CoffeeBeer >> Pint Pleasures >> Previous Beer Columns >> York
The York, 243-247 Fulwood Road, Broomhill, Sheffield, South Yorkshire
On a busy Broomhill corner, across the street from the new Eurospar, is another new old pub, the York. Originally opened in 1854 on the site of an old blacksmith's shop, the York sold cask ale to Broomhillians until 1970, by which time the disused second floor was discovered to be haunted. At some point the pub was closed and refurbished, and in January 1996 it reopened as part of the O'Neill's pseudo-Irish pub chain. In 2000 the pub changed once again, become part of the Edvard Munch-logoed Scream student pub chain. In 2008 it was refurbished back into the style of a traditional pub and re-opened once again as the York.
So I suppose one could call it the New York as opposed to the Old York. Fortunately one can no longer call it O'Neill's or Scream.
Recently I visited the York to meet some former workmates for an after-work drink. It was a warm sunny afternoon and we sat in the front corner room, "we" consisting of me and Craven as the other workmates had managed to come up with a wide range of creative excuses for opting out at the last minute. Ah, well, it was their loss. I started with a pint of Blanco Blonde (4.3% ABV, Sheffield Brewery), a nicely hoppy brew most refreshing after my long hot journey from the city centre aboard a First 52 sardine tin pulled by 5 snails. This lovely beer is very light in colour like a sunny room. Perhaps it was the beer rather than the late afternoon sun that was lighting up the room.
As there are up to 9 locally brewed cask ales available, I had to taste a few to make a decision on my next pint. I was tempted for a moment by the Mystery Ale. If you can guess what it is you have the chance to win 2 pints of the next Mystery Ale. Seeing as how my taste sample suggested a basic traditional bitter, of which there are dozens brewed in the UK, I decided to forego the mystery and go for a pint of Brewers Gold (4.0% ABV, Crouch Vale, Essex) instead. All I can say is the Gold, another pale ale, followed the Blonde very nicely. I could picture them walking down the beach together.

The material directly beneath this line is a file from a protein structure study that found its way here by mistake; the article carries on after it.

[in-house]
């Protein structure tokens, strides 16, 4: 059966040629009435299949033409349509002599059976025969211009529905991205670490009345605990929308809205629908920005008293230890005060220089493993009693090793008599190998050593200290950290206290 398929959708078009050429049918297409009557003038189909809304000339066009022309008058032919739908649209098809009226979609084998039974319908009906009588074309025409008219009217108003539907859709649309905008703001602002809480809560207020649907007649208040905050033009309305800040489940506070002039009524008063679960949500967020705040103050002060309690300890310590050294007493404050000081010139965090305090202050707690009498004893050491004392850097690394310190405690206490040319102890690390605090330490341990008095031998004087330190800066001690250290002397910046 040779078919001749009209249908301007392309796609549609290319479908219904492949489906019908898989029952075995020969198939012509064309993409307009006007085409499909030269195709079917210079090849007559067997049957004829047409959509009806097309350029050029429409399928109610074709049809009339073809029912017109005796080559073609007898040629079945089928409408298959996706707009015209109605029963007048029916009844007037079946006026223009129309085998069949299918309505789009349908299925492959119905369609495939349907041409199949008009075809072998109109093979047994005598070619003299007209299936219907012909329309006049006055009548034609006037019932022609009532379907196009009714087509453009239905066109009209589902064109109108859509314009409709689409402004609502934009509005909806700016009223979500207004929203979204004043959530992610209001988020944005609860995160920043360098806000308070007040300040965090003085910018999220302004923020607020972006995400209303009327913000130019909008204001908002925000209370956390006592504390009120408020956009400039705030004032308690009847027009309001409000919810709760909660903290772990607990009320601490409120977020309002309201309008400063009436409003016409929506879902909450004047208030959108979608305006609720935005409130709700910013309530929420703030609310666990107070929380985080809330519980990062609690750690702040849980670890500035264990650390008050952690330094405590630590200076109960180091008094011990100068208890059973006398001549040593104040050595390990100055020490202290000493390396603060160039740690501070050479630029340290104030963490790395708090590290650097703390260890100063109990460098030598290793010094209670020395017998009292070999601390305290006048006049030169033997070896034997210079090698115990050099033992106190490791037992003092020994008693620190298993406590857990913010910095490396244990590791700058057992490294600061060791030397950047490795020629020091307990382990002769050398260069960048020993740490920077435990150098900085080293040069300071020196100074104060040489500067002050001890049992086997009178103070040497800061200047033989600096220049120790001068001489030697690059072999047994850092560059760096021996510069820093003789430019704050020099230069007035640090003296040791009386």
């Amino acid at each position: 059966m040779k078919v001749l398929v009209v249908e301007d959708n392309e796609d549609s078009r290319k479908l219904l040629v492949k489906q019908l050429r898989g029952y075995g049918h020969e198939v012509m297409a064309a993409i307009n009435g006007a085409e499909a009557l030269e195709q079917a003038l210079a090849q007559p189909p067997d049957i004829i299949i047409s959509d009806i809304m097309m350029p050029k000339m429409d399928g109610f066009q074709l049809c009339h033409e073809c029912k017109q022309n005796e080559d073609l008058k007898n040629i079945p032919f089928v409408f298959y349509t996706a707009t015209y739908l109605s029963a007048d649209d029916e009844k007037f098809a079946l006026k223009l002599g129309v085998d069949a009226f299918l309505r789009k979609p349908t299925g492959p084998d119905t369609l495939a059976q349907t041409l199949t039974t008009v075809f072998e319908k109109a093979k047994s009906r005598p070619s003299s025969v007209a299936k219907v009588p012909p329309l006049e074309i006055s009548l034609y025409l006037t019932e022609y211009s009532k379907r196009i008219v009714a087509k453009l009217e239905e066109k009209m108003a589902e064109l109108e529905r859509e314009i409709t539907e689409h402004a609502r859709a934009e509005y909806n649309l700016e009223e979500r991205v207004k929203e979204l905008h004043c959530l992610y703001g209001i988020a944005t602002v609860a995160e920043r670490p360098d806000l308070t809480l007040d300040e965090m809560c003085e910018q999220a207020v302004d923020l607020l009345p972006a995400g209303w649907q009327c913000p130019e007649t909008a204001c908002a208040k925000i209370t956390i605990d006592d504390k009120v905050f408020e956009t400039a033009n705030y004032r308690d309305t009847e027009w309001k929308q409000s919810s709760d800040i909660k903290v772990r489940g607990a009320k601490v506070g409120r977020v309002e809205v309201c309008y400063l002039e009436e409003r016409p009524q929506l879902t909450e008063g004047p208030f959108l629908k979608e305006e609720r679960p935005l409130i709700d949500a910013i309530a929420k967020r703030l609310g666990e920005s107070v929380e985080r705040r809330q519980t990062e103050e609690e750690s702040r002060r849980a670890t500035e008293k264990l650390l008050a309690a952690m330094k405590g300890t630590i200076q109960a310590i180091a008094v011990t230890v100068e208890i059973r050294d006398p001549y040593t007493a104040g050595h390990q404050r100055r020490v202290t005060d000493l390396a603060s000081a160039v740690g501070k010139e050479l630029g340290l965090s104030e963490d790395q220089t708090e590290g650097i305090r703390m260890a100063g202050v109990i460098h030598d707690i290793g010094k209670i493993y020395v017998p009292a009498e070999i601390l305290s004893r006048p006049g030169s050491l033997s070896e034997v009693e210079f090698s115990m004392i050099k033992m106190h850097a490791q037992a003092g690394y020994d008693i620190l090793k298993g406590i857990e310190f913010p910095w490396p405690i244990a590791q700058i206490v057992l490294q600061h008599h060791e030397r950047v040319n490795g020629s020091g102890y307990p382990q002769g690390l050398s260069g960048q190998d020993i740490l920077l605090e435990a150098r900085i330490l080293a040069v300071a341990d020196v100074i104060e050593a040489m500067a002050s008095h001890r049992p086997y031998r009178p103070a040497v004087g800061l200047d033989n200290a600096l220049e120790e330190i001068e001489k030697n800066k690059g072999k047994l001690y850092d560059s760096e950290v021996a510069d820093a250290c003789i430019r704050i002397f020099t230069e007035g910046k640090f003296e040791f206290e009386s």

As we sipped and swapped library tales and other esoterica, I noticed some of the York's cultural offerings: books on a shelf, an art gallery room, and of course a pool table. The food menu seems to be reasonably priced and includes pork burgers and lamb burgers, soups, sandwiches, and plenty of vegetarian options, with a Sunday roast at £5.00. Monday nights feature acoustic jams and Wednesday is quiz night.
The decor features purple and lavender arches with simple wood tables and a classic pub sign from a Shepherd Neame pub called the Blue Anchor, which suggests a sea view rather than the York's view of Fulwood Road crawling with rush-hour gastropod traffic. Although the pub has a beer garden, the room in which we sat felt like its own beer garden, with picnic tables and lots of sunshine. The whole impression is of a student/musician/artist/writer/pool-player pub-cafe. The only real criticism I have is of the tankards in which they serve the pints. Pints of cask ale shouldn't have handles on them, at least not in city pubs. Quaint village pubs populated by old farmers sitting around roaring coal fires, perhaps. But not in a city pub. It's just all wrong.
(Last updated 26 February 2017)